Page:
BOSTON — Adley Rutschman understands the emotions that generally accompany opening day. He’s felt them since his time at Sherwood High School, and again as a rising star at Oregon State University.

There’s the anticipation, for one. The nerves. A wiry energy that can carry a player through a game despite a night that might’ve been spent thinking more than sleeping.

But even then, Rutschman and several other young members of the Orioles have never experienced a true opening day. That is: A one-run game in the ninth inning at Fenway Park, when the fans rise to their feet and the noise drifts from home plate to the Back Bay Fens and around to the Charles River.

That’s what Rutschman felt Thursday, late in Baltimore’s 10-9 win against the Red Sox.

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“OK, this is pretty cool,” he had to admit. Those opening days during college, when the Beavers would travel to Arizona and play in front of 5,000 raucous fans? “This definitely blew that out of the water,” Rutschman said.

Baltimore’s young core features five players who made their major league debuts last season: Rutschman, Kyle Stowers, Gunnar Henderson, Terrin Vavra and Kyle Bradish. On Thursday, they experienced a moment that was almost as memorable as their first time stepping onto a big league field.

They heard their name called pregame, lined up as a team along the third base line and watched as the giant American flag was unfurled on the Green Monster. It was the quintessential opening day experience, and here they were to experience it.

“Can you draw it up any better? Opening day at Fenway Park in the big leagues,” Stowers said. “The buzz around it, being a spectacle, an event, it’s not just another game.”

Baltimore Orioles' Ramon Urias, right, is congratulated by Gunnar Henderson (2) after his two-run home run off Boston Red Sox starting pitcher Corey Kluber, Thursday, March 30, 2023, in Boston. At left is Boston Red Sox catcher Reese McGuire. (Charles Krupa/AP)

That feeling doesn’t change. Manager Brandon Hyde, experiencing his 12th opening day as a coach, told the clubhouse just that before Thursday’s win. He called it a “goosebumps moment” and a “first-day-of-school feeling,” and the smile could only be wiped off his face in the dugout pregame when the wind roared with all its might.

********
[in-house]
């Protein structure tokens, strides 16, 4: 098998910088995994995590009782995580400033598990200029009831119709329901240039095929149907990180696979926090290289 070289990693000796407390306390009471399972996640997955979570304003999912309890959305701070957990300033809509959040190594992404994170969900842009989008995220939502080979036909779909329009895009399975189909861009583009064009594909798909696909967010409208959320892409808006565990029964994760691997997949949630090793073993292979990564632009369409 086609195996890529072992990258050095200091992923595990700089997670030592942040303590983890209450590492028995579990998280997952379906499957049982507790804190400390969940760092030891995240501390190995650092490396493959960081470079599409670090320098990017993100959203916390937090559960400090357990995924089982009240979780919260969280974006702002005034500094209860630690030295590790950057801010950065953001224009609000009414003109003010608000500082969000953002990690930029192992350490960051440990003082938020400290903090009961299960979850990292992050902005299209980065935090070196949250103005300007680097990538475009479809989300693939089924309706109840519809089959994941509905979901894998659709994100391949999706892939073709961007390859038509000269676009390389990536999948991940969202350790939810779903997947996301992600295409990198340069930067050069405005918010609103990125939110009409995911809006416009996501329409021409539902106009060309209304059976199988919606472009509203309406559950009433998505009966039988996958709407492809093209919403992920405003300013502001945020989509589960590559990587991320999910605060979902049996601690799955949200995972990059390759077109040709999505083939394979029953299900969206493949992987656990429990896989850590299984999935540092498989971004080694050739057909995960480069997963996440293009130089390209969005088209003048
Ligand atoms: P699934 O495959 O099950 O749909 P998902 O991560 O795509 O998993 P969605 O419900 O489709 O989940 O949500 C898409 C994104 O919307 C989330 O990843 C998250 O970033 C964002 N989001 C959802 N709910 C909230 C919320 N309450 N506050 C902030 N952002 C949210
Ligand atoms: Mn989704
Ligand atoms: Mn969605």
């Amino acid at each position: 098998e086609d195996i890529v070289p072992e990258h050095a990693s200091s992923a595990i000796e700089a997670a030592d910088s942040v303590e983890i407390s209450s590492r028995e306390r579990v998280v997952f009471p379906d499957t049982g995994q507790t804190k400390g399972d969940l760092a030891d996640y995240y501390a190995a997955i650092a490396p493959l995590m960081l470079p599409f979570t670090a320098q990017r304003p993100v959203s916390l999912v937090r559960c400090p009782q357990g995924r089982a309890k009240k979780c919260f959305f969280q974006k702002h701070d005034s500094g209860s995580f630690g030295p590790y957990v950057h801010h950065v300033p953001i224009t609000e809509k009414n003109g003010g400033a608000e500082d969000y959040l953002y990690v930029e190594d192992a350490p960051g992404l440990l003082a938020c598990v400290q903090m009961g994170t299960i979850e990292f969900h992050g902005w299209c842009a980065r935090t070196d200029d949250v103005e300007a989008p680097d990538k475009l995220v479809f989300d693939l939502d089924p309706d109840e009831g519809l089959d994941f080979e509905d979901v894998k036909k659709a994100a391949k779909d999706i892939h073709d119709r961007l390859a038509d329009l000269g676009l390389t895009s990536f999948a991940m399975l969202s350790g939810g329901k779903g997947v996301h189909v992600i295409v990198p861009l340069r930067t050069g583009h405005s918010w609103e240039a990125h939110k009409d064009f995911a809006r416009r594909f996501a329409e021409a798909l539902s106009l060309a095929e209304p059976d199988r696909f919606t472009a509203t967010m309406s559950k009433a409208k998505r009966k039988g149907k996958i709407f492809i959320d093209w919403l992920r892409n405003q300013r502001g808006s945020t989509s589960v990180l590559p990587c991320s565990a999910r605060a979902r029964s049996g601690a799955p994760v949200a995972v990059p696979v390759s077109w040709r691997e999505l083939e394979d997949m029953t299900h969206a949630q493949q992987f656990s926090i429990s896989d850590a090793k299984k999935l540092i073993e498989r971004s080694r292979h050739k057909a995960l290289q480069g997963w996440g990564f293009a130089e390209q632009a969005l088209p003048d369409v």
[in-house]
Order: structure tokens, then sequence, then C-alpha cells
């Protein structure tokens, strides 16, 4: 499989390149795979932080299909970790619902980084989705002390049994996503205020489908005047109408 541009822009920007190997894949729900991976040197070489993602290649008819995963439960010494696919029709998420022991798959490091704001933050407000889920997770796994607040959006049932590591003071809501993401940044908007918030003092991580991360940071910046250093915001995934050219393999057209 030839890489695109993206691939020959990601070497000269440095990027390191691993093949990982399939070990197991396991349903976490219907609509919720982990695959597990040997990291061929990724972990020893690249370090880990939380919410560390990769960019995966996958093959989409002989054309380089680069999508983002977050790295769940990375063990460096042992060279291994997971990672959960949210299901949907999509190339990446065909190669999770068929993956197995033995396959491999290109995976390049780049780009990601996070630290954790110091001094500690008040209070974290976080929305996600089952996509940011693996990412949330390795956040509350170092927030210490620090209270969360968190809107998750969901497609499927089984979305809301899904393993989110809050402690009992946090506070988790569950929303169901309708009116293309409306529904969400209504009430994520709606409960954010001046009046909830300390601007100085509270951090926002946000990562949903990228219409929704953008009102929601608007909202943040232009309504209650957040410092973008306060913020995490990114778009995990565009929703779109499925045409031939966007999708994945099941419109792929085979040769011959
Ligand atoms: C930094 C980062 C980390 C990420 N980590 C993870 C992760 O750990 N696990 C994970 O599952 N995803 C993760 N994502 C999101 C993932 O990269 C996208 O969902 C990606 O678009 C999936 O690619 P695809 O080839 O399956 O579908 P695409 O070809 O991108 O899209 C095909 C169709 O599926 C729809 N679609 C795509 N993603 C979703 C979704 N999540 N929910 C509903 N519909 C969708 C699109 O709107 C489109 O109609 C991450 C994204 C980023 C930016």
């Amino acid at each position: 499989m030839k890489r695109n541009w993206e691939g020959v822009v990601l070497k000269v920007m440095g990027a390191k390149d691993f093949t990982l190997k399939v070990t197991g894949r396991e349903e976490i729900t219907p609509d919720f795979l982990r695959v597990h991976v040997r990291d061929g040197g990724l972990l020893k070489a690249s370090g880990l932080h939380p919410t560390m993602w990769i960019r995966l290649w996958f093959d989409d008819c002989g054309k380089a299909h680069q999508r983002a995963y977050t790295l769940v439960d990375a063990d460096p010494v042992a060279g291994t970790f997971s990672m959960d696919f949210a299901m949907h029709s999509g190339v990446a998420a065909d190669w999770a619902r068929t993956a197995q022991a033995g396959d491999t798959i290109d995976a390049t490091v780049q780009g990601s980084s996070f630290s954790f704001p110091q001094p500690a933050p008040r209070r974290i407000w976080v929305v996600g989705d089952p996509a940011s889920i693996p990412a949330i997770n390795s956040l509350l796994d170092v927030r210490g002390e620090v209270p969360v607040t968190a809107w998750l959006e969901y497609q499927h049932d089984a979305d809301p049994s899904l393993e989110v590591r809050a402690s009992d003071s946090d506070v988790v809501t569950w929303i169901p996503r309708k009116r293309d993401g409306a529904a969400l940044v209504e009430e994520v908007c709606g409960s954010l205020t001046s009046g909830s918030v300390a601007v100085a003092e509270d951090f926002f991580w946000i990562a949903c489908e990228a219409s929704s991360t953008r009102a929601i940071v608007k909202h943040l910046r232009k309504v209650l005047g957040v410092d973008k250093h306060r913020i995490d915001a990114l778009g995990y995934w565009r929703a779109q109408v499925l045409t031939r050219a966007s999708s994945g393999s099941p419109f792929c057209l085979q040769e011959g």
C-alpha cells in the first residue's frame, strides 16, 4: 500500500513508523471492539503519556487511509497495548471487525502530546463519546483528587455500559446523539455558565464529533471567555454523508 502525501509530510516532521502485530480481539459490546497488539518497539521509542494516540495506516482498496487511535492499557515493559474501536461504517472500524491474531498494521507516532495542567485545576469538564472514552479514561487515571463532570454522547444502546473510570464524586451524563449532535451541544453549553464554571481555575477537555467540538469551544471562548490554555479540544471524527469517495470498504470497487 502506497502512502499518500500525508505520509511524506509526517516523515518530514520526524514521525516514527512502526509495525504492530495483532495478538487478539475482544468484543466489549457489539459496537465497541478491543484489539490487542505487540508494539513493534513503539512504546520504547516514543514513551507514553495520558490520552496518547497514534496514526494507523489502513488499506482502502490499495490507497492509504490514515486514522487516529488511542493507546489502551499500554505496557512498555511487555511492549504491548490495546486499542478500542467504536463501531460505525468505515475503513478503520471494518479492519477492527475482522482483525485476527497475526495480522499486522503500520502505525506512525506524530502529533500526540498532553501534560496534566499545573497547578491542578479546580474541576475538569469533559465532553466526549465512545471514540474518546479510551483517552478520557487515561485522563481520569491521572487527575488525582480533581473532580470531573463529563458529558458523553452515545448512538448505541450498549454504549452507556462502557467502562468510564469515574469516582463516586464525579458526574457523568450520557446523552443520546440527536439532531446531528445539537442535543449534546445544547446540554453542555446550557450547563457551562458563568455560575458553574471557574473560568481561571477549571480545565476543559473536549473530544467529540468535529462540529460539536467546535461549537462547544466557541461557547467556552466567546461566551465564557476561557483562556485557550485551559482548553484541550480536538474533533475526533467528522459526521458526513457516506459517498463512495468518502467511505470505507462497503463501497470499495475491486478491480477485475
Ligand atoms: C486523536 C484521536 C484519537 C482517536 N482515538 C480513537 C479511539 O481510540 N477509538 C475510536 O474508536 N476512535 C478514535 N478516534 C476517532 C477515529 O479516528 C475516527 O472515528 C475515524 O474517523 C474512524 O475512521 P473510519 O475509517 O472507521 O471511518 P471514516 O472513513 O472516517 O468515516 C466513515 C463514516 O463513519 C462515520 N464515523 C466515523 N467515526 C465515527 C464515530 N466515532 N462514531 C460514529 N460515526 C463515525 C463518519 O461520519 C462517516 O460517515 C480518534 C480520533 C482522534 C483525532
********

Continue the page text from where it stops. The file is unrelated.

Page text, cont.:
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Left-hander Cole Irvin felt giddy in the clubhouse prior to the game, too, even though he wouldn’t even have to wear cleats because he doesn’t pitch until Sunday’s series finale. He experienced two other opening days, one in 2020 without fans due to pandemic restrictions and another with the Oakland Athletics in 2021 that holds a special place in his mind.

That year, he pitched against the Houston Astros’ in their home opener, and Irvin remembers the bullpen practically vibrating during his warmup session as the jets flew over Minute Maid Park.

“There’s just a lot of nervous positivity. It’s unlike any other emotion that you’ll get, maybe until you reach the postseason, but I can’t speak to that yet,” Irvin said. “Your legs are a little lighter, your arm’s feeling a little fresher, and that’s just the adrenaline that you have for the day. I’m not even playing and I’m excited and nervous, just because I’m excited to watch our team operate and play, and I think that’s what this day is.”

Henderson was grateful to get ahead of the feelings he knew would arrive on opening day.

When the Orioles took on-field batting practice Wednesday, he looked around the empty park. He’d already played at Fenway, already signed his name on the inside of the Monster, and yet he took a deep breath as he scanned the seats, mentally preparing for Thursday’s crowd.

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That helped him walk twice in his first two at-bats; he was using the energy of the crowd for good. Vavra’s opening day emotions were powered by the fact he made the team, too, proving his versatility was worthy of a bench spot.

They’re different for everyone, in some way. But they all feel it — in whatever form it takes.

“You feel like you’re floating a lot of the time, or at least I do,” Irvin said. “I’m not trying to be poetic, but that’s what it is.”

Because on opening day, maybe only poetry could capture the emotions coursing through each player.